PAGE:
When I got married I had no idea of how marriage was really going to be like. The only expectation I had was the classic fairy tale dream of having a happily ever after marriage, and as member of the church, I had the dream of having an Eternal family.
Sometimes we come to marriages with many expectations, ideas of how our spouse should be like, act like or treat us like. It is good to have expectations; it is good to have an ideal of how we want thinks to work and how we want our relationship to be like. What is not good is to think that love and marriage is like the fairy tale stories we watch on TV. Bernard Poduska in his book, Till Death Do Us Part says, “Unfortunately, many newlyweds tend to bring to their marriages a fairy-tale belief in living happily ever after, a belief seemingly base on this supposition: “We have been good. Therefore, only good things will happen to us.””
Marriage is wonderful and magical, don’t get me wrong, but it is very important that we come prepare for what Elder Wirthlin has tell us , “Come What May, and Love It.” Some of the things my now sweetheart, fiancé back then, and I hardly discuss before getting marry were:
♥ Who is going to pay the bills? (Including tithing, and fast offerings.)
♥ Who is going to make sure we have FHE?
♥ At what time should we have couples scripture study?
♥ Who is going to drive when we are both in the car?
♥ Are we going to share the house choirs?
♥ Are we going to go grocery shopping together?
♥Where are we going to spend the holydays, with your family or with my family?
All of this and probably others you can think of, where some things I hardly ever thought about when I got marry almost 16 years ago.
Something very interesting that I learned in my first year of marriage is that each one of us comes to this wonderful union of matrimony carrying our very own backpack. In this backpack we carry all the traditions we learned in our own family, the rules we follow, the way we treat each other and the way in which we follow the teachings of the Gospel. And in my case, I was also carrying a different culture; I spoke a different language, that’s because I am from Mexico. And this is where the beauty of marriage takes place, when two imperfect individuals, with so many differences, and backgrounds, come together in the gospel and for a perfect union.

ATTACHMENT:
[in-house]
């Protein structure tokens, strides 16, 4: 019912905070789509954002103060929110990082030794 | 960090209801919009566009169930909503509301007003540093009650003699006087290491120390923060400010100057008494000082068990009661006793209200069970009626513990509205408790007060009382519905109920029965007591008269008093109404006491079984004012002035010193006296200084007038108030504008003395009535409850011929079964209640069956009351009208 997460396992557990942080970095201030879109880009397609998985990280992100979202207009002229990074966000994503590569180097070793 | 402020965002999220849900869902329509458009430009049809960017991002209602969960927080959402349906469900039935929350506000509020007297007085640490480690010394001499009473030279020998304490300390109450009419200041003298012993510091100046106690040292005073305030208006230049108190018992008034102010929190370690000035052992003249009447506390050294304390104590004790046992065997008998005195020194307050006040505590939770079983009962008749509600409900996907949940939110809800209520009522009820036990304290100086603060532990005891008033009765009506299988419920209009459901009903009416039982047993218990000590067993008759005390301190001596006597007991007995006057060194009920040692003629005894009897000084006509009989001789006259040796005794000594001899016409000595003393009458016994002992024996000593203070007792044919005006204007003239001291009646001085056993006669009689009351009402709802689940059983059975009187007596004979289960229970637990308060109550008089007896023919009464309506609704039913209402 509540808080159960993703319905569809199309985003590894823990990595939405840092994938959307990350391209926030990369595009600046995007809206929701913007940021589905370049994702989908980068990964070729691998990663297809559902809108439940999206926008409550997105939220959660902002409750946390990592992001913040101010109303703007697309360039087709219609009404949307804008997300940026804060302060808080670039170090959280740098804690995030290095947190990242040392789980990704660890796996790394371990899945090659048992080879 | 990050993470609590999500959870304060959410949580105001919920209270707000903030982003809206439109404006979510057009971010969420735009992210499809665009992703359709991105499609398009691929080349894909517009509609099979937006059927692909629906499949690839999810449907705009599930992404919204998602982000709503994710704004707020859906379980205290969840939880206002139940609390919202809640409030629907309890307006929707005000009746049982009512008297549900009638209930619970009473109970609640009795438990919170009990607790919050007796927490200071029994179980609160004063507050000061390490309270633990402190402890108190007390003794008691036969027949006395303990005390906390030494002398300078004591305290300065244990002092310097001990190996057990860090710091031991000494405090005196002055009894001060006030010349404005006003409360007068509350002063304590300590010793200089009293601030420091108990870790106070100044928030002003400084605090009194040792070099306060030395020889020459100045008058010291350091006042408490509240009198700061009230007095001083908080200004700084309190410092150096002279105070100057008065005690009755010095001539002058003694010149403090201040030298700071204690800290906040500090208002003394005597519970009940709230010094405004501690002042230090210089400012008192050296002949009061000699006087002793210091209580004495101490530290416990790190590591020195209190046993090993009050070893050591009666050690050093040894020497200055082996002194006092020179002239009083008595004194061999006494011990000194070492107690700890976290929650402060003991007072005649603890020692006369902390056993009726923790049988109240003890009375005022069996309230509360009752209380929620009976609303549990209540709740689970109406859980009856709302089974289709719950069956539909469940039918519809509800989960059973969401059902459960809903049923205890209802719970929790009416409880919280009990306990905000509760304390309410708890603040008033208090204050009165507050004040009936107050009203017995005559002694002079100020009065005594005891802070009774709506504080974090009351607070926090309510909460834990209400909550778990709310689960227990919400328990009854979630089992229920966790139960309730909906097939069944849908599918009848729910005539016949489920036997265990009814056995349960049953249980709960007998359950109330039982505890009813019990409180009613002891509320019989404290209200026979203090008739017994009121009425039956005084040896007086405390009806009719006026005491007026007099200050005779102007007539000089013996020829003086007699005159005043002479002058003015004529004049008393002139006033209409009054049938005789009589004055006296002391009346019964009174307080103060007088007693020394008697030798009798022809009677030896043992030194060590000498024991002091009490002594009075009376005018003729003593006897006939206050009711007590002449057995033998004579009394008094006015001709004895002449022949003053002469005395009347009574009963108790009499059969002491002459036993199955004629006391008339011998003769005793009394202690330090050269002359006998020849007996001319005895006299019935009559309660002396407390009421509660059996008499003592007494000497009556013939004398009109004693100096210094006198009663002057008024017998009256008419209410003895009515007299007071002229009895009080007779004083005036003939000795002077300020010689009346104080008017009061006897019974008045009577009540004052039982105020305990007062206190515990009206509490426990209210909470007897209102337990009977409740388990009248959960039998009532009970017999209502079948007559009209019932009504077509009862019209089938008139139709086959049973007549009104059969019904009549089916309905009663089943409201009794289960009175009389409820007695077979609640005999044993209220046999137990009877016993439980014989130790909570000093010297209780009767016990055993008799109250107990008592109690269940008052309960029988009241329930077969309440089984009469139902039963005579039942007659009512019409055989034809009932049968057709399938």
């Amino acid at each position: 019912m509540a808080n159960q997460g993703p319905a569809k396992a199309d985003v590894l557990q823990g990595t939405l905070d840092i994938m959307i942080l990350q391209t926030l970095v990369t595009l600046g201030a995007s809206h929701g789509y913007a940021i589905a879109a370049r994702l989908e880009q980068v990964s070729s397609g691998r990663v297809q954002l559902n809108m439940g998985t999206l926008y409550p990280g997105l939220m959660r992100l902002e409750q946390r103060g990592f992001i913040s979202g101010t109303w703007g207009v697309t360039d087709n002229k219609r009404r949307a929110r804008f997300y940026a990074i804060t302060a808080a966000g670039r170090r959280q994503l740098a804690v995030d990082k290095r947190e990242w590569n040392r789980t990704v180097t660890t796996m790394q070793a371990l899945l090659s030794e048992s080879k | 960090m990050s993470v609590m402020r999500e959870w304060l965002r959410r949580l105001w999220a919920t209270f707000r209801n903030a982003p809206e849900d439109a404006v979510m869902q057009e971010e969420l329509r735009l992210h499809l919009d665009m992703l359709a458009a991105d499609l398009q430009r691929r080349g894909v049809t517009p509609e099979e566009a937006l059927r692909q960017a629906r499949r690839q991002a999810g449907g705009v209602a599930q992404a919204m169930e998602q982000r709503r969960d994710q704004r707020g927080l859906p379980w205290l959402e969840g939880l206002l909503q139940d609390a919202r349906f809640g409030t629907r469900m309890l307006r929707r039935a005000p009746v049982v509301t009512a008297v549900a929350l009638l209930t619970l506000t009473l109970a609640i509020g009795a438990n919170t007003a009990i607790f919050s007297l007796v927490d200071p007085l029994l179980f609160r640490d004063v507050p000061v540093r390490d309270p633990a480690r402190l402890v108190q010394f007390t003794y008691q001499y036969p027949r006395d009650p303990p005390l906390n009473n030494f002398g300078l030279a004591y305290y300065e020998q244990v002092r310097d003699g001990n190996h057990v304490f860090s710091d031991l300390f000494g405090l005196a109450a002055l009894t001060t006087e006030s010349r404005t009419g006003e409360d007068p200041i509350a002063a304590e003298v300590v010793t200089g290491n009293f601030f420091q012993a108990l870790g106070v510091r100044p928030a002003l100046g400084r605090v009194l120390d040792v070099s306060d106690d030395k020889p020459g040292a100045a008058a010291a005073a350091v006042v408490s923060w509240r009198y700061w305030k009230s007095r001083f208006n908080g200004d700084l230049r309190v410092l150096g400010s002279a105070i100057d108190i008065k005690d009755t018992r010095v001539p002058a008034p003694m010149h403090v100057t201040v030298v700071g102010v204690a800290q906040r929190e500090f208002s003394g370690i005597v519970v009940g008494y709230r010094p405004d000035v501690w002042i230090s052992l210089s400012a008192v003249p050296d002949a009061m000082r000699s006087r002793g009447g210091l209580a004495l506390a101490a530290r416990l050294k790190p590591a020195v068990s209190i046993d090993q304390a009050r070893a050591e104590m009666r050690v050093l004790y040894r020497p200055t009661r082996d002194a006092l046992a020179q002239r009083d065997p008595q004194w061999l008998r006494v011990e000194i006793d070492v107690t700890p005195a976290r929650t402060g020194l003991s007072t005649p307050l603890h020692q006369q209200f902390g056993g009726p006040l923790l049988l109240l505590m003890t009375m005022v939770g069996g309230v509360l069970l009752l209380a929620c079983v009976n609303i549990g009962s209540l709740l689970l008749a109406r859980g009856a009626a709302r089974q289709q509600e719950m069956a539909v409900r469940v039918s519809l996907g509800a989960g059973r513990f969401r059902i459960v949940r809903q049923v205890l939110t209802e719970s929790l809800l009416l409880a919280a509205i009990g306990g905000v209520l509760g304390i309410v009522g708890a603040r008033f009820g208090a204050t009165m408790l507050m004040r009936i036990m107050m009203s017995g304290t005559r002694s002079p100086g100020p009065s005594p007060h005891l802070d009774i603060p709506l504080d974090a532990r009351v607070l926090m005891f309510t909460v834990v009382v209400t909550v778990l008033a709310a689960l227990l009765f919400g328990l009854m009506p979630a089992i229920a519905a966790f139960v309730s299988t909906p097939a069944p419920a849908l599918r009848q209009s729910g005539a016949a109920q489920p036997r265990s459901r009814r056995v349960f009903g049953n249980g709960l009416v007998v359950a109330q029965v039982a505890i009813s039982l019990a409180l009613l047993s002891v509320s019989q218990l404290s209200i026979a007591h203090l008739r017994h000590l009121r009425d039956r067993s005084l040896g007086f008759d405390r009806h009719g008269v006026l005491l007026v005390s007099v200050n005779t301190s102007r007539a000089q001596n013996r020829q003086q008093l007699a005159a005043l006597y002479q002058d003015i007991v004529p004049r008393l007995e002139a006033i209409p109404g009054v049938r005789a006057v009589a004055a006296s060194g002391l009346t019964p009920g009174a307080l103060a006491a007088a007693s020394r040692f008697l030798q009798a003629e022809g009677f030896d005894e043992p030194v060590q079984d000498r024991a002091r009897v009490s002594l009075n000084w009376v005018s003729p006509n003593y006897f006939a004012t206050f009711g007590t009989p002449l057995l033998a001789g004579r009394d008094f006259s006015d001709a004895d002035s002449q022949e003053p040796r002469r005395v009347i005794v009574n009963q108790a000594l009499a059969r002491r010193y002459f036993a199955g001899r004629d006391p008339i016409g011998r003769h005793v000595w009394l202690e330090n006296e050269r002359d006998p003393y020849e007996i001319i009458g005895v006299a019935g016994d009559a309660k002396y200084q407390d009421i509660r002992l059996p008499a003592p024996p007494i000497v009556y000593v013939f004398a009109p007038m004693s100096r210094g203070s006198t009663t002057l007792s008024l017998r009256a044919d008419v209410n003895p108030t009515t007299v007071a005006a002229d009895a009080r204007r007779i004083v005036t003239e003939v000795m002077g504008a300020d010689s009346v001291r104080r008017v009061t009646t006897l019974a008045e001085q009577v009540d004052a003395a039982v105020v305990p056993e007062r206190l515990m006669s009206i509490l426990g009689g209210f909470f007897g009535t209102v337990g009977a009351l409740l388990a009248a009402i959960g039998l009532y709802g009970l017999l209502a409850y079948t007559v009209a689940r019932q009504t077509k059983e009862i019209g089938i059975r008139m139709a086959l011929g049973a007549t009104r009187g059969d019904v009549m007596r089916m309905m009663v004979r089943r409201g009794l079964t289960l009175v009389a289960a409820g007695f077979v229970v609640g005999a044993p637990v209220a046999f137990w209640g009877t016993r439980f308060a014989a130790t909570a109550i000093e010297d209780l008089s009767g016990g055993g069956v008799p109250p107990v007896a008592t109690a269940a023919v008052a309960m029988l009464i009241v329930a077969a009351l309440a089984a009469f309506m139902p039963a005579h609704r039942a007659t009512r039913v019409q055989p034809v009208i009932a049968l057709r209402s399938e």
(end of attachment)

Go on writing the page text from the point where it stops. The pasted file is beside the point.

According to Harper and Frost, when a marriage takes place, the newlyweds need to star working in creating their very own “Marital Identity.” This process happens when the newly couple starts to “think of themselves as existing together inside an invisible fence. They share information and behavior with each other inside that fence, and that information and behavior is not meant to be shared with others outside the fence…”
In other words, now it is your turn to create your own family traditions. It is obvious that everything you do in your marriage will be inevitable influence by whatever you carry in your backpack, and what your sweetheart carries on his/her backpack. It is time to start your own adventure, to learn from one another, to accept each other and be willing to compromise. Things will be hard ar times, some times even harder, but as we keep our focus in our eternal goals, and we let the Savior guide, we will be moving in the right direction.
President David O. McKay said, “No other success can compensate for failure in the home. The poorest shack in which love prevails over a united family is of far greater value to God and future humanity than any other riches. In such a home God can work miracles and will work miracles”
“Our most important and powerful assignments are in the family. They are important because the family has the opportunity at the start of a child’s life to put feet firmly on the path home.” Henry B. Eyring
Near the end of his life, one father looked back on how he had spent his time on earth. An acclaimed, respected author of numerous scholarly works, he said, ‘I wish I had written one less book and taken my children fishing more often.’ Time passes quickly. Many parents say that it seems like yesterday that their children were born. Now those children are grown, perhaps with children of their own. ‘Where did the years go?’ they ask. We cannot call back time that is past, we cannot stop time that now is, and we cannot experience the future in our present state. Time is a gift, a treasure not to be put aside for the future but to be used wisely in the present.” Thomas S. Monson
Feeling the security and constancy of love from a spouse, a parent, or a child is a rich blessing. Such love nurtures and sustains faith in God. Such love is a source of strength and casts out fear (see 1 John 4:18). Such love is the desire of every human soul.” David A. Bednar